Gonorrhea Risk Reduced with Oral Antibiotic
The number of sexually transmitted infections (STIs), such as chlamydia, syphilis, and gonorrhea, has recently increased. And without STI preventive vaccines available, future trends appear disappointing.
However, the U.S. National Institutes of Health (NIH) recently announced a common treatment that could reduce these unfortunate infections.
The NIH stated on April 25, 2023, taking the oral antibiotic doxycycline within three days after unprotected sex reduced the risk of sexually transmitted infections among those at increased risk.
This approach is called doxycycline postexposure prophylaxis (doxy-PEP).
But some health experts have been concerned that preventive use of antibiotics could lead to antibiotic resistance which might reduce options for treating STIs and other bacterial infections.
To learn more, a team led by scientists at the University of California, San Francisco, and the University of Washington set out to measure the safety and effectiveness of doxy-PEP.
The phase 4 clinical study enrolled 501 adults considered at high risk for bacterial STIs, either men who had sex with men or transgender women. All had been diagnosed with a bacterial STI in the past year and reported having sex without using a condom in the past year.
In addition, they were either living with HIV or were taking or planning to take medication to prevent HIV infection.
Participants were randomly assigned to receive either doxy-PEP or standard care. Those in the doxy-PEP group were told to take a 200 mg doxycycline tablet as soon as possible, within 72 hours after condomless sex. In addition, participants were tested for STIs every three months and followed for one year.
The researchers found that the doxy-PEP group had a two-thirds lower incidence of syphilis, gonorrhea, and chlamydia than the standard-care group every three months.
And STIs were detected in about 10% of the quarterly tests administered to those in the doxy-PEP group, compared to about 30% in the standard-care group.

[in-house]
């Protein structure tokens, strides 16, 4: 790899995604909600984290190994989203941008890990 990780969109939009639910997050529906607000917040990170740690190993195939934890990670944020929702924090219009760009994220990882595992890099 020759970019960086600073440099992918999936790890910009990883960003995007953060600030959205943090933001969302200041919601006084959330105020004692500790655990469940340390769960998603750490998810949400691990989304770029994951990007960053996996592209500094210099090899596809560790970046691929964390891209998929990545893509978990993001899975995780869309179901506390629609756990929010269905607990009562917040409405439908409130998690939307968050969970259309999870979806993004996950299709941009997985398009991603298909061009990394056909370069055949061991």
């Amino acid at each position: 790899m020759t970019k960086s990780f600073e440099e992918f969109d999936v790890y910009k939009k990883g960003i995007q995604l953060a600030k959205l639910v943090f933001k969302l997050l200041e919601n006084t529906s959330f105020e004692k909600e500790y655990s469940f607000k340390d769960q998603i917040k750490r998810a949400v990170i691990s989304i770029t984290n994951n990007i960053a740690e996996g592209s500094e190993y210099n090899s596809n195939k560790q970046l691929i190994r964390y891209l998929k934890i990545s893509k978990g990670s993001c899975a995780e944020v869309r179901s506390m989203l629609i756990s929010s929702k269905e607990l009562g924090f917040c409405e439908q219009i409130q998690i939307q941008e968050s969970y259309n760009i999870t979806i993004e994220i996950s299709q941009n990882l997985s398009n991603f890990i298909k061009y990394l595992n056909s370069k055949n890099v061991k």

Gonorrhea was the most often diagnosed STI.
The incidence of gonorrhea per quarter in the doxy-PEP group was about 55% lower than in the standard-care group.
Chlamydia and syphilis were each reduced by more than 80%.
"It will be important to monitor the impact of doxy-PEP on antimicrobial resistance patterns over time and weigh this against the demonstrated benefit of reduced STIs and associated decreased antibiotic use for STI treatment in men at elevated risk for recurrent STIs," commented Dr. Annie Luetkemeyer, a co-leader of the study, in an NIH press release.
"Given its demonstrated efficacy in several trials, doxy-PEP should be considered as part of a sexual health package for men who have sex with men and transwomen if they have an increased risk of STIs."
Furthermore, these researchers found that the doxy-PEP group had a modestly higher proportion of doxycycline-resistant Staphylococcus aureus living in the nose after 12 months.
And the incidence of gonorrhea strains resistant to the antibiotic tetracycline, which is in the same antibiotic class as doxycycline, was 38.5% in the doxy-PEP group compared to 12.5% in the group with standard care.
This finding suggests doxy-PEP could be less effective in preventing gonorrhea with existing tetracycline resistance; however, the number of available gonorrhea cultures was low.
Their results were published as an Original Article in the New England Journal of Medicine on April 6, 2023.
Previously, the DoxyPEP phase 3 study examined the incidence of gonorrhea, chlamydia, and syphilis and found that doxycycline reduced STI risk by 66%. This study also highlighted the benefits of vaccination with GSK's Bexsero® (MenB-4C) vaccine.
Precision Vaccinations post additional STI treatment and vaccine news.
Updated: Title and grammar edits on April 30, 2023.